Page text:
Poirot has a dental appointment, which he dreads as much as us ordinary humans do, and finds out later that his dentist was found dead shortly after he saw him. It is presumed to be suicide at first but of course it isn't. There is no shortage of suspects since there was a waiting room full of patients, including one of the most influential bankers in England. Poirot does his usual cerebral job of solving one of the most convoluted crimes in his career.

While this book has a complex mystery, the more interesting part to me was it's relation to it's time period. It was published in 1941 and times were tumultuous. It's clear through the writing that there was a lot of fear and change in the air. There was a lot of talk of bringing down the old ways of doing things and the need for revolution. This story probably reflects the feeling of the times very well. It feels less cozy and warm than some of her other novels and that's probably why it's a four star rather than a five star book but she's still the queen and I'm happy to read any of her books anytime. ( )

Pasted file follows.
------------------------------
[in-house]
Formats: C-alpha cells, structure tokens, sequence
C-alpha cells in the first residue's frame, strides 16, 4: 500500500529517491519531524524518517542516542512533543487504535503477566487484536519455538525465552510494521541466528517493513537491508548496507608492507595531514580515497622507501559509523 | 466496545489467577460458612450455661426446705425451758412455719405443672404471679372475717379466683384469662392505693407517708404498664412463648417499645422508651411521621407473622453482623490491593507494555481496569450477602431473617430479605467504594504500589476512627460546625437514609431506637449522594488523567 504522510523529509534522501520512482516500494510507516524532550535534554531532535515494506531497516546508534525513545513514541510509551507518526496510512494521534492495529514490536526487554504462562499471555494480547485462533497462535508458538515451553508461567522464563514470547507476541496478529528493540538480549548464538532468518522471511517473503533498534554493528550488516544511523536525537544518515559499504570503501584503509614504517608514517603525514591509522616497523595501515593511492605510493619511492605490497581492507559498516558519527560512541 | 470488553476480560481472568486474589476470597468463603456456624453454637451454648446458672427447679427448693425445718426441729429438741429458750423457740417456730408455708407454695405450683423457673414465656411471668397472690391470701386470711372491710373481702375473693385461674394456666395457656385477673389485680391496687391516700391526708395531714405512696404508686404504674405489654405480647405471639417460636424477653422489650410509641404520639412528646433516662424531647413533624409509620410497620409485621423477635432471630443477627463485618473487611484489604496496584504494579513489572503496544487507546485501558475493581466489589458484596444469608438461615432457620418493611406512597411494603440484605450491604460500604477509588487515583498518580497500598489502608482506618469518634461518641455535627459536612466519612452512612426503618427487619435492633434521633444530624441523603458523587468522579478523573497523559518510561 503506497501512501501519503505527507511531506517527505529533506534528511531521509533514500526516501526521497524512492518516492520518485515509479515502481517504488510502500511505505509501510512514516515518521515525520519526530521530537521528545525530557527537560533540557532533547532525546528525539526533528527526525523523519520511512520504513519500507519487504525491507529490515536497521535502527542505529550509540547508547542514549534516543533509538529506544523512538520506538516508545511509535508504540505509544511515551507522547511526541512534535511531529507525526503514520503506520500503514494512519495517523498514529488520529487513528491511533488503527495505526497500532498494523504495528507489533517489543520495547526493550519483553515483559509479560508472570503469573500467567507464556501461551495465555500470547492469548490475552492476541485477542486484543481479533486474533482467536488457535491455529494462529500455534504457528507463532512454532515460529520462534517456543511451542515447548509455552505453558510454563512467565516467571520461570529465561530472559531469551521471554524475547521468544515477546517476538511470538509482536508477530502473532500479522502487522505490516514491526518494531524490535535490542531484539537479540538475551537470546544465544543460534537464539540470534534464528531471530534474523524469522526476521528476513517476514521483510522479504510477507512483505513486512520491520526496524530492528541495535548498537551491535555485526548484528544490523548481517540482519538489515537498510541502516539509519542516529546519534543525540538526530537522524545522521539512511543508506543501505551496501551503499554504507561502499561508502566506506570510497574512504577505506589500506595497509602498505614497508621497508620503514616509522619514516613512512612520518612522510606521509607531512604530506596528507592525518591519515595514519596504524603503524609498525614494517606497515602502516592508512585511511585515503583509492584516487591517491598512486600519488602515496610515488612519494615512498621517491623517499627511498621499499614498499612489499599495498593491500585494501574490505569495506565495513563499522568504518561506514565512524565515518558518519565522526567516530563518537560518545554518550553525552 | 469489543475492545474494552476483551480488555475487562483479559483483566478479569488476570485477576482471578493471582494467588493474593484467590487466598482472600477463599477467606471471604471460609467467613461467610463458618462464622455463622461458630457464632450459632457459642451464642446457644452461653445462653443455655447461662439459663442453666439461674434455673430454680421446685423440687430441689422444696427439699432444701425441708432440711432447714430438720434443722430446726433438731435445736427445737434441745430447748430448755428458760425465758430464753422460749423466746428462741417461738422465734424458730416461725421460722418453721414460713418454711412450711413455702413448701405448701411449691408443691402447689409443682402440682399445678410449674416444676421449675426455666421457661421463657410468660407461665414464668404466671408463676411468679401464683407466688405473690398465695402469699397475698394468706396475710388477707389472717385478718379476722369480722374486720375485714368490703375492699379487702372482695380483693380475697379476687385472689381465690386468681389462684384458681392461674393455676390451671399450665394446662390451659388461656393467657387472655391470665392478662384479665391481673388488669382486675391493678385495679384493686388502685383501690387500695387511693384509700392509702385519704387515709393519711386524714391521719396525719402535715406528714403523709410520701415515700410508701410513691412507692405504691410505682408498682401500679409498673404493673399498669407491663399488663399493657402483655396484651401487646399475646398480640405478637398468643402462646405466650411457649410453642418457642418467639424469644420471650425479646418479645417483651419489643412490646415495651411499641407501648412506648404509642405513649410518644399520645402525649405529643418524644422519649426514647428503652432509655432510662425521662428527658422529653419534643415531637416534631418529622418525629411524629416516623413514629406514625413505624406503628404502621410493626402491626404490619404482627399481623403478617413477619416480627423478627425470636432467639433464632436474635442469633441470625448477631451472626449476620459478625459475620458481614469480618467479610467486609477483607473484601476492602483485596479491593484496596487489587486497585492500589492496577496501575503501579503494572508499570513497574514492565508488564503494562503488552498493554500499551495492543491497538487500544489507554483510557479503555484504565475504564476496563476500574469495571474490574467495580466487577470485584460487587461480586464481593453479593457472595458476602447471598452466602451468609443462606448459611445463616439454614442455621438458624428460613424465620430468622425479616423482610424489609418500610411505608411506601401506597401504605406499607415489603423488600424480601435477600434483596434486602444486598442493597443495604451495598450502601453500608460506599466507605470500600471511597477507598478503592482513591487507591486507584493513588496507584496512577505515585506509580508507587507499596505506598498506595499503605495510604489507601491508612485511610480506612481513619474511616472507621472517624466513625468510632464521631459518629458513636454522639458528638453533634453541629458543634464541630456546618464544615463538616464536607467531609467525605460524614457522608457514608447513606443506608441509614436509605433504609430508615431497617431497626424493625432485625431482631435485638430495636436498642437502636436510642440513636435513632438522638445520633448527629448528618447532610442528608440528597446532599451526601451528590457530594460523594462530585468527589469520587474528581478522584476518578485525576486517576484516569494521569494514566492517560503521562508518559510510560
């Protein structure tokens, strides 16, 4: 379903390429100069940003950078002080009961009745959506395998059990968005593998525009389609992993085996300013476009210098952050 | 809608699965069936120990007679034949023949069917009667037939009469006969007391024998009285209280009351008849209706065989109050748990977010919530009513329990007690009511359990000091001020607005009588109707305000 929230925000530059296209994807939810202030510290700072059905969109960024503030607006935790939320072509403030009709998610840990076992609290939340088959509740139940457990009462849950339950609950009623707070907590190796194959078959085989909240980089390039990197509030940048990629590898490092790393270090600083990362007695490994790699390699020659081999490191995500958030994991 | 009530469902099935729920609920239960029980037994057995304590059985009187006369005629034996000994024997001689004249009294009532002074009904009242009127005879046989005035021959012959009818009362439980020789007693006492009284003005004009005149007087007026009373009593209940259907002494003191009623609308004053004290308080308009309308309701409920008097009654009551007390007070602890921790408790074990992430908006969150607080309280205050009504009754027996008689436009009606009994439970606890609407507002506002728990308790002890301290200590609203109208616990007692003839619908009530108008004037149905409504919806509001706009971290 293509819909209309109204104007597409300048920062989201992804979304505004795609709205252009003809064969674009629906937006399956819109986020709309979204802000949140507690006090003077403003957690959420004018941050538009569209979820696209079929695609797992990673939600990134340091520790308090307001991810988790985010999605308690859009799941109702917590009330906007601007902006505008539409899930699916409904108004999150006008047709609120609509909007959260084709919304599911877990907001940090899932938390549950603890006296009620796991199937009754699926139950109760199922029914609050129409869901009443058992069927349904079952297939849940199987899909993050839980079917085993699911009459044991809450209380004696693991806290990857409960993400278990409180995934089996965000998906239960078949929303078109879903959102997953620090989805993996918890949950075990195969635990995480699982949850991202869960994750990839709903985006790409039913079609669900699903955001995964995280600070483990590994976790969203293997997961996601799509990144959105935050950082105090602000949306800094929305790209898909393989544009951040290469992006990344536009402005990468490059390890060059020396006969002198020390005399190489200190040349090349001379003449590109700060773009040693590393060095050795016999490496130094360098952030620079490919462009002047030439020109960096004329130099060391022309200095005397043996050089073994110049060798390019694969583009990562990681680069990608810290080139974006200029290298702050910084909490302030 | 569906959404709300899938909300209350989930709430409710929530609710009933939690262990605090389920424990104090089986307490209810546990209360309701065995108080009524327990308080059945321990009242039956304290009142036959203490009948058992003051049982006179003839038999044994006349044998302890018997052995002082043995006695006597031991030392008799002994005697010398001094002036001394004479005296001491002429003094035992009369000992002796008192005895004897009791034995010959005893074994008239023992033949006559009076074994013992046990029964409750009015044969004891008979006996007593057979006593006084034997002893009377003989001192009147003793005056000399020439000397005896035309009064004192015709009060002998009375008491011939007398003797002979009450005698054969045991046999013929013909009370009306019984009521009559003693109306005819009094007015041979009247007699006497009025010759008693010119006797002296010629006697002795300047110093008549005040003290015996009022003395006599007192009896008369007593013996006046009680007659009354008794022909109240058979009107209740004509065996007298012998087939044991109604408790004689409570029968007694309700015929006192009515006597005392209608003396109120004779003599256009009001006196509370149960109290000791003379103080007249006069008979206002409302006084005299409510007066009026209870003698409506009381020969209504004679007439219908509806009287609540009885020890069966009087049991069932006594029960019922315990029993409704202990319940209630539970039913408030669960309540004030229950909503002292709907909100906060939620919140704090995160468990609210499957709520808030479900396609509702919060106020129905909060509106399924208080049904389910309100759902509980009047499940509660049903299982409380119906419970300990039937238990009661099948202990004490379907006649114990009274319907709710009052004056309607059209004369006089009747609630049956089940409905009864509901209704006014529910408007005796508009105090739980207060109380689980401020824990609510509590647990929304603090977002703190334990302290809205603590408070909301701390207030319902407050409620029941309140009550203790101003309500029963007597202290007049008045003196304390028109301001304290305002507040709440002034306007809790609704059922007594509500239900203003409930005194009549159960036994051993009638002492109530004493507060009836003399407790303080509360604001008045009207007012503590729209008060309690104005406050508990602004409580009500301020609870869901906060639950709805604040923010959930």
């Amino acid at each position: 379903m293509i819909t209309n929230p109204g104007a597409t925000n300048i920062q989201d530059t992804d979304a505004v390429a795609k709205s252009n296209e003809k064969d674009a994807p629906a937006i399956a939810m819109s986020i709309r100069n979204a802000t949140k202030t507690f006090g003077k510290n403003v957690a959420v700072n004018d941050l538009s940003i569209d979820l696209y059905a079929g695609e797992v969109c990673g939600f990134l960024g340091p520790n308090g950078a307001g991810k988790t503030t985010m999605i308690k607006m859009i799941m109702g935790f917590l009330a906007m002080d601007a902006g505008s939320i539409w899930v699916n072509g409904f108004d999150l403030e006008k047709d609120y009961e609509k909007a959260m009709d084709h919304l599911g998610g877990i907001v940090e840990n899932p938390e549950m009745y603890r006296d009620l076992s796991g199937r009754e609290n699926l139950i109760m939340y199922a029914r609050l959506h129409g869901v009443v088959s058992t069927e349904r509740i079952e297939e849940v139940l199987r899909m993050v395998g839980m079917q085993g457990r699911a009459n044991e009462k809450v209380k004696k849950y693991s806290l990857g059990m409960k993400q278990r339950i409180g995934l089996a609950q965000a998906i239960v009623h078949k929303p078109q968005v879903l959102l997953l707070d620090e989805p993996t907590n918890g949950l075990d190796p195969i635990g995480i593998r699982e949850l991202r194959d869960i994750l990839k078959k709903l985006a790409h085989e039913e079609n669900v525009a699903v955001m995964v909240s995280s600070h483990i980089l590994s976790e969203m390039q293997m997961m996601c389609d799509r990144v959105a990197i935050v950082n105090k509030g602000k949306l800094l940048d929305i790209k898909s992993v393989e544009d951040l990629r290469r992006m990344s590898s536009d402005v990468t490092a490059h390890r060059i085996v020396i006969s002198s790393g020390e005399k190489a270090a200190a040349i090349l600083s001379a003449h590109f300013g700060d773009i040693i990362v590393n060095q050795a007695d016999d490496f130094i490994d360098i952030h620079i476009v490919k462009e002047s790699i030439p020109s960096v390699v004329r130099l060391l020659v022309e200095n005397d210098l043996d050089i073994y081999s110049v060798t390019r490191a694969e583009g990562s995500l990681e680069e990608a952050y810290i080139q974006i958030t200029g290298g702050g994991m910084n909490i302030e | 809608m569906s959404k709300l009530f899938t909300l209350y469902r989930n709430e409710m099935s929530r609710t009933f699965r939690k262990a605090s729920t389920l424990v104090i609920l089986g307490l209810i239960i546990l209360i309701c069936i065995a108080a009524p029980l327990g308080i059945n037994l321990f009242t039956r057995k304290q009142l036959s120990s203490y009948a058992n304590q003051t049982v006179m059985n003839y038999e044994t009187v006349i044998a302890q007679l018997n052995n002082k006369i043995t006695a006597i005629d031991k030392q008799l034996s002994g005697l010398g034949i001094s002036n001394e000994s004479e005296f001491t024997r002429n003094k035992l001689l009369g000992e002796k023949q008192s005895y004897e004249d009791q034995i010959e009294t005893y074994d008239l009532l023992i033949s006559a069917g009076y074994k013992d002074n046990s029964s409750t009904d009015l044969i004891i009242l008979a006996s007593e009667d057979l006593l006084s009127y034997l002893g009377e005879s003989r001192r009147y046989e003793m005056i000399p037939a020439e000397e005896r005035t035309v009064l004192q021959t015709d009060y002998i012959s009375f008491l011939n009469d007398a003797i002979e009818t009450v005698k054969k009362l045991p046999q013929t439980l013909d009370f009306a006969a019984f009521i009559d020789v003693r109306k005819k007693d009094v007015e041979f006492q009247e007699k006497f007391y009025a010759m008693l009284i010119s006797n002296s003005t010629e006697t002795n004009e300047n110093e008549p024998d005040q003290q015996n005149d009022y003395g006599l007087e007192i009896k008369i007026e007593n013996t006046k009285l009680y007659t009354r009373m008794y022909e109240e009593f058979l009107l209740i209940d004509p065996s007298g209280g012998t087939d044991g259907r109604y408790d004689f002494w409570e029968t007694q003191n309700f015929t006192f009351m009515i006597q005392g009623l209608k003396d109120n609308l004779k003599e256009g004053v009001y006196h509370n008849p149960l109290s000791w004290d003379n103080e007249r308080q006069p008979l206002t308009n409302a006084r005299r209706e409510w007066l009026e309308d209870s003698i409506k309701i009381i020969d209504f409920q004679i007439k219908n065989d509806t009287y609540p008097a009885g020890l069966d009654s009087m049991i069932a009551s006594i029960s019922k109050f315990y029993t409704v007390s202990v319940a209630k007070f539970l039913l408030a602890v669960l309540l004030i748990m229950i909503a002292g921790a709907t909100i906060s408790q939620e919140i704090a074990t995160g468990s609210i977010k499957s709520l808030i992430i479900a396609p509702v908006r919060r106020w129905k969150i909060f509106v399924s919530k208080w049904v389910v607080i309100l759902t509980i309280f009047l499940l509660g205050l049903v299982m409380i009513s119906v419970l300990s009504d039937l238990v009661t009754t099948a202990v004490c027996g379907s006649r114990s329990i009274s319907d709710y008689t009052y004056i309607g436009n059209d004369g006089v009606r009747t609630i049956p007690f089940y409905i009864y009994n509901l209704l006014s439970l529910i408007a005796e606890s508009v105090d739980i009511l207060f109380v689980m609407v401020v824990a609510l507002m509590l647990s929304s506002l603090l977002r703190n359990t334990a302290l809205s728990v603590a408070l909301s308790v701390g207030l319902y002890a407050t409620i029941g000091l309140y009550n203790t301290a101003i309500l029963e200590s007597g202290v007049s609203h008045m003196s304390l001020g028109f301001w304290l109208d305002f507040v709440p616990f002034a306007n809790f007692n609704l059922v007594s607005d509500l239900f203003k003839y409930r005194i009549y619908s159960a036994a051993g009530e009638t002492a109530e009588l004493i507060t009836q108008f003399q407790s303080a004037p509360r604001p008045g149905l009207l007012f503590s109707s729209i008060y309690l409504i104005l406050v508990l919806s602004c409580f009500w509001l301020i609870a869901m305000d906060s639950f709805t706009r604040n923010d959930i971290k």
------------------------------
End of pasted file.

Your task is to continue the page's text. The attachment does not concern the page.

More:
Mrsbaty | Sep 27, 2013 |
M. Poirot dreads his visits to the dentist, though he knows Mr. Morley to be an excellent dentist with a thriving practice. Morley is a dull man who leads a quiet life with his sister, so everyone is surprised when he commits suicide in his office just hours after Poirot's appointment. Poirot and Inspector Japp have a slew of suspects and motives right in Morley's waiting room.
This was a good one because it had some unusual aspects: Poirot fears something (dentists), gets chewed out by another character and experiences real self-doubt as to his detecting abilities. ( )
  mstrust | Sep 11, 2013 |
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» Add other authors (21 possible)

Author nameRoleType of authorWork?Status
Agatha Christieprimary authorall editionsconfirmed
Ahmavaara, EeroTranslatorsecondary authorsome editionsconfirmed
Fraser, HughNarratorsecondary authorsome editionsconfirmed
Matthews, GeoffreyNarratorsecondary authorsome editionsconfirmed